by Marie Felde and José Rodriguez
The Richard and Rhoda Goldman Fund, one of the Bay Area's leading philanthropies, has donated $10 million to the Graduate School of Public Policy.
In honor of the gift, the school has been renamed the Richard and Rhoda Goldman School of Public Policy. The announcement was made at a press conference July 10.
"This gift will bolster Berkeley's stature, expand our outreach and further cement our reputation as an exceptional school where public and policy have equal measure," said Chancellor Berdahl in announcing the gift.
"The idea of good government starts with compassion and acuity-the two qualities that seem to be the prism through which Dick and Rhoda Goldman have looked at the world," said Berdahl.
Richard Goldman and his late wife, Rhoda, both graduated from Berkeley and have been among the campus's most generous supporters. Through their fund, they also sponsor the prestigious Goldman Environmental Prize.
"This contribution was motivated in part because my late wife, Rhoda, and I developed an interest in public policy matters while we were students at Cal. This led to our involvement in political and governmental interests over the years," said Goldman in presenting the gift.
The gift will help meet the cost of improving the school's facilities on Hearst Avenue and will help to launch several new academic and public outreach initiatives.
The bulk of the gift-$7 million-will be known as the Goldman Funds for Public Policy. The funds will extend involvement in the community and create new sources of support for research and exchange among faculty and students.
The new initiatives to be launched with these funds will allow faculty and students to pursue critical projects-from local to global-that otherwise would not have adequate funding. They will also support an annual Goldman Conference and public service lecture, a fund for visiting scholars and distinguished public figures, and student fellowships and internships.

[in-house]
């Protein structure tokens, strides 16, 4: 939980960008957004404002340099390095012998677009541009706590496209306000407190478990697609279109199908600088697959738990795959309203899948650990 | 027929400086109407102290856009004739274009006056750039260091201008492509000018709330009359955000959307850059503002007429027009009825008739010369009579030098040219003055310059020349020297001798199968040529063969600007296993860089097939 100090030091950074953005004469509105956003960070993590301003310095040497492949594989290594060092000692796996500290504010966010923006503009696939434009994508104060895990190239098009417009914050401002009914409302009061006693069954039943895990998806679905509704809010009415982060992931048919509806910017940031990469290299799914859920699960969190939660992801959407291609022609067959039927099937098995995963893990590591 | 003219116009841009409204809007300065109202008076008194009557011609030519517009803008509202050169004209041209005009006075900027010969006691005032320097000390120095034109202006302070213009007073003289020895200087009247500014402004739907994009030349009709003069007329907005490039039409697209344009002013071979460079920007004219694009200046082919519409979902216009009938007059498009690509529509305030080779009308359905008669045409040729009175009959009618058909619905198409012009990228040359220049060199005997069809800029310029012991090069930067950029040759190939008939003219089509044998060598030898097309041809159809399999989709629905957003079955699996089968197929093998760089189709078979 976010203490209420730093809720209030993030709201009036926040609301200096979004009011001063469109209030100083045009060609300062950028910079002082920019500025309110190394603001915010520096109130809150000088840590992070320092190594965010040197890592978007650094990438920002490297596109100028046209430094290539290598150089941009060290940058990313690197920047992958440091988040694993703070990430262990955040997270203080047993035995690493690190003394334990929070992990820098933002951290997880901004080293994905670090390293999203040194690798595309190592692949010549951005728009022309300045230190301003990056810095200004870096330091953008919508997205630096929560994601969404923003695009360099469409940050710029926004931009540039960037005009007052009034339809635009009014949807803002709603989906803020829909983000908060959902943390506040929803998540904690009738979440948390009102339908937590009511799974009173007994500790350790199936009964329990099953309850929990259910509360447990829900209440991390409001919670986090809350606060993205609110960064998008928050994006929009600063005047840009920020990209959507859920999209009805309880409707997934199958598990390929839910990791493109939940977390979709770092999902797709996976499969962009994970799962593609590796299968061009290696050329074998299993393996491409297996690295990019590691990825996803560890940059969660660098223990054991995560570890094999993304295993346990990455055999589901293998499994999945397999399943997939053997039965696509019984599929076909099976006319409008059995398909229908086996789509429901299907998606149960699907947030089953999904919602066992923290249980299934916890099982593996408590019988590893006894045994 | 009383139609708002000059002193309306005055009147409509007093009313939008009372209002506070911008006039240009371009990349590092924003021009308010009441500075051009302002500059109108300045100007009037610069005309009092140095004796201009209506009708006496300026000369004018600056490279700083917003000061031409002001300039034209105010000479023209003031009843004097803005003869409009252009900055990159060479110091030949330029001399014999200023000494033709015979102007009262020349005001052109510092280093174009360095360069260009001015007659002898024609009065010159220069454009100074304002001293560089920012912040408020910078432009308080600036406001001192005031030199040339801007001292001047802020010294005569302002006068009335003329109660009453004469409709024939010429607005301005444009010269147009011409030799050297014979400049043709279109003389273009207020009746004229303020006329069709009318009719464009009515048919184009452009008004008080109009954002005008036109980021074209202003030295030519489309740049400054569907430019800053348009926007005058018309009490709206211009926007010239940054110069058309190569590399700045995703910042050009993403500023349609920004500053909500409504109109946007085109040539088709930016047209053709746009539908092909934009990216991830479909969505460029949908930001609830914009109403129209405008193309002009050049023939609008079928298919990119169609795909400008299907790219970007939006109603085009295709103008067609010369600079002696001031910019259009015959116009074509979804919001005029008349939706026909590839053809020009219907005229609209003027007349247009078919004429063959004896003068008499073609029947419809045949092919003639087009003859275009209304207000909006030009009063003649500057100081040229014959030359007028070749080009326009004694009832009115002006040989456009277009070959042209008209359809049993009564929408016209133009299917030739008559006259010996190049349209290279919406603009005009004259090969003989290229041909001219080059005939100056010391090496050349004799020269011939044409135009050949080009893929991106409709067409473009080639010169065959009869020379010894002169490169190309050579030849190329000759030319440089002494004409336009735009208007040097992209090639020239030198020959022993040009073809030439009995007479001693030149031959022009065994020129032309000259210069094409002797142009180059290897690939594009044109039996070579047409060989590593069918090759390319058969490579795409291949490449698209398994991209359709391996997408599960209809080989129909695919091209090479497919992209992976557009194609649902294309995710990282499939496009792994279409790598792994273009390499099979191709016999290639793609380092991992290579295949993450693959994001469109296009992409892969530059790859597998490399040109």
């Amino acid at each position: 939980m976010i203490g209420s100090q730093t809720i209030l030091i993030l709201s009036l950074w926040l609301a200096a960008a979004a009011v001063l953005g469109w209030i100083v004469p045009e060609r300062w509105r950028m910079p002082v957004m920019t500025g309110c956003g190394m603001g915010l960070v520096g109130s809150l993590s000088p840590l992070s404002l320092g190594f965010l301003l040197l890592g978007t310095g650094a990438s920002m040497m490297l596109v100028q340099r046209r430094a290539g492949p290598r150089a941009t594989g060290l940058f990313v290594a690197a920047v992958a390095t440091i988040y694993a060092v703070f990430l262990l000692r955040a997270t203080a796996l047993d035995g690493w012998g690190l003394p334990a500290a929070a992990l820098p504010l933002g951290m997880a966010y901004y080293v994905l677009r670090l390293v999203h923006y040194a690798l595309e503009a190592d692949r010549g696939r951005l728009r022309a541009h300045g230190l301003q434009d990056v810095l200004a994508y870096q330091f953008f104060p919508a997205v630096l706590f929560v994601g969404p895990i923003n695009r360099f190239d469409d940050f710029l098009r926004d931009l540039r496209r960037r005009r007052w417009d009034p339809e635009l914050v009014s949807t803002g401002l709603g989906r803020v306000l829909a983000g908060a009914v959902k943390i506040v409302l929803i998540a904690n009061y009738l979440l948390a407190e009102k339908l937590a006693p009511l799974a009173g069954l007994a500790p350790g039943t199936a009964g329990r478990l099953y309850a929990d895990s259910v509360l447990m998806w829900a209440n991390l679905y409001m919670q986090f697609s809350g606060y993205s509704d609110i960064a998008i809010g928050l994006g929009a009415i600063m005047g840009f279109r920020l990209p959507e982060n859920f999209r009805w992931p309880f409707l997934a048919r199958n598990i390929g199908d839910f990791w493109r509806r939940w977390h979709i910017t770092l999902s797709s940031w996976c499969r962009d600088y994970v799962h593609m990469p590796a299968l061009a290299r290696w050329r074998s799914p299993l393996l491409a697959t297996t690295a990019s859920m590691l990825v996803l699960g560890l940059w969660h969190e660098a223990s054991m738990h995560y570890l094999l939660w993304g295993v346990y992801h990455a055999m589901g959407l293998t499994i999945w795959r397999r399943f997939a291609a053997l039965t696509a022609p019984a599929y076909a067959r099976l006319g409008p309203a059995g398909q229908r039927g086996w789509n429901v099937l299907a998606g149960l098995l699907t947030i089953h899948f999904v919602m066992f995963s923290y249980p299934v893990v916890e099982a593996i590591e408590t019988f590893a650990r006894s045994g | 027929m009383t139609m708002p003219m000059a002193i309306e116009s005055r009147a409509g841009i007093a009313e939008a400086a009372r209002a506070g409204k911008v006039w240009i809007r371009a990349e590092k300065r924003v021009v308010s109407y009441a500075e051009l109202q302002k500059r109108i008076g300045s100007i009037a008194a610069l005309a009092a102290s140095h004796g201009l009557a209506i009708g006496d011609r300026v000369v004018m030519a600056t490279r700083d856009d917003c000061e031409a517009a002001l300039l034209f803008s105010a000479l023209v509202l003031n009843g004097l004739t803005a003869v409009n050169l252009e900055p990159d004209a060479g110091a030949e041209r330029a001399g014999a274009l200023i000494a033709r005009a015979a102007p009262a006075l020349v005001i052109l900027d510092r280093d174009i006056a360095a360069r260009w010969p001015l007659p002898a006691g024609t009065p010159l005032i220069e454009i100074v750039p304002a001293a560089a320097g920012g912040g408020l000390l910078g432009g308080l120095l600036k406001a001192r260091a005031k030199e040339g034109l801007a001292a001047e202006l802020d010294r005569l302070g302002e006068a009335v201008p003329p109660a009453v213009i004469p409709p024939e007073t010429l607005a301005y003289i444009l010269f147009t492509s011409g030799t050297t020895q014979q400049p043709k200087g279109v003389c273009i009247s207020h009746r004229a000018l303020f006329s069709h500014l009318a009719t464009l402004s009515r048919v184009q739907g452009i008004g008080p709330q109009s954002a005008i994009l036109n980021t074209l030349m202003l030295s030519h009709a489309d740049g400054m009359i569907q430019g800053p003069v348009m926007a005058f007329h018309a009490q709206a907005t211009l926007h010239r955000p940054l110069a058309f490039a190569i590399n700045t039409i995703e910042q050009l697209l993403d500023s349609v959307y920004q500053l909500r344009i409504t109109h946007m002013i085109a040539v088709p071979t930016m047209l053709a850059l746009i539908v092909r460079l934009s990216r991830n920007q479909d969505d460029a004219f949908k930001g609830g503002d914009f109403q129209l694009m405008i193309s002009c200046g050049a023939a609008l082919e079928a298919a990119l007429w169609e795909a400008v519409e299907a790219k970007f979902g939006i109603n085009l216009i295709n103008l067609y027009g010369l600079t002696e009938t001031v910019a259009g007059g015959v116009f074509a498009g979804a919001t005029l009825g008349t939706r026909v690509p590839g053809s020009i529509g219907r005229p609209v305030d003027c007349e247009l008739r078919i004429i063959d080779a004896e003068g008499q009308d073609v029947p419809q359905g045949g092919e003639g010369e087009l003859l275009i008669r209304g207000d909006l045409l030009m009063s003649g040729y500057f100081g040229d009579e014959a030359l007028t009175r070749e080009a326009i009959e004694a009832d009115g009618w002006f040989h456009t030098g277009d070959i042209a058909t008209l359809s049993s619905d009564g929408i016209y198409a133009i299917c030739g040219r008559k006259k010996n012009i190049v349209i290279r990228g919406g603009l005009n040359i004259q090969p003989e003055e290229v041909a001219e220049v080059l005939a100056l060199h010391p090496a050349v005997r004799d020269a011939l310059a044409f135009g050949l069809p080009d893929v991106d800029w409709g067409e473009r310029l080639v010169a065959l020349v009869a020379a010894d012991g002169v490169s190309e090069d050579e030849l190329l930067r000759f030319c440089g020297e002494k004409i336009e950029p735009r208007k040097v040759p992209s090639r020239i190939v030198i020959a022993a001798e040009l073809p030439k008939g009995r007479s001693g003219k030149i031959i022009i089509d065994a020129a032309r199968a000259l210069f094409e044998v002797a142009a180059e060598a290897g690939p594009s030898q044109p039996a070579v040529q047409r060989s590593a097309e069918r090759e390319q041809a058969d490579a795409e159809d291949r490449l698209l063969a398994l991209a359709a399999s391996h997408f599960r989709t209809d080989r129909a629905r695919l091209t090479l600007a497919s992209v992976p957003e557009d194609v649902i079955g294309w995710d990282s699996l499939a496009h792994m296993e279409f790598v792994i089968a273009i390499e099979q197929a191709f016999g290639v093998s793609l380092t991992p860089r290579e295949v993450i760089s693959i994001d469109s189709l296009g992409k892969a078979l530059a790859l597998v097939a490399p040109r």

The Goldman Fund also has contributed several other important gifts to the campus's Campaign for the New Century. These gifts make the Goldman Fund the second largest donor to the current campaign and among the largest donors in the campus's history.
Expanding the school's outreach will be one of the key benefits of the gift, according to Dean Eugene Smolensky. "The school has been widely respected throughout its 30-year history; this...gift will mean we can become involved more deeply with the public and extend our contributions beyond the academic community," said Smolensky.
He added that the Goldman name will give the school added prestige. "We hope, in turn, to bring future honor to the Goldman name." Associate Dean Lee Friedman noted that the Berkeley school will be the first of its kind in the nation to include a woman's name.
The campus's Campaign for the New Century has now raised more than $600 million toward its goal of $1.1 billion by December 2000.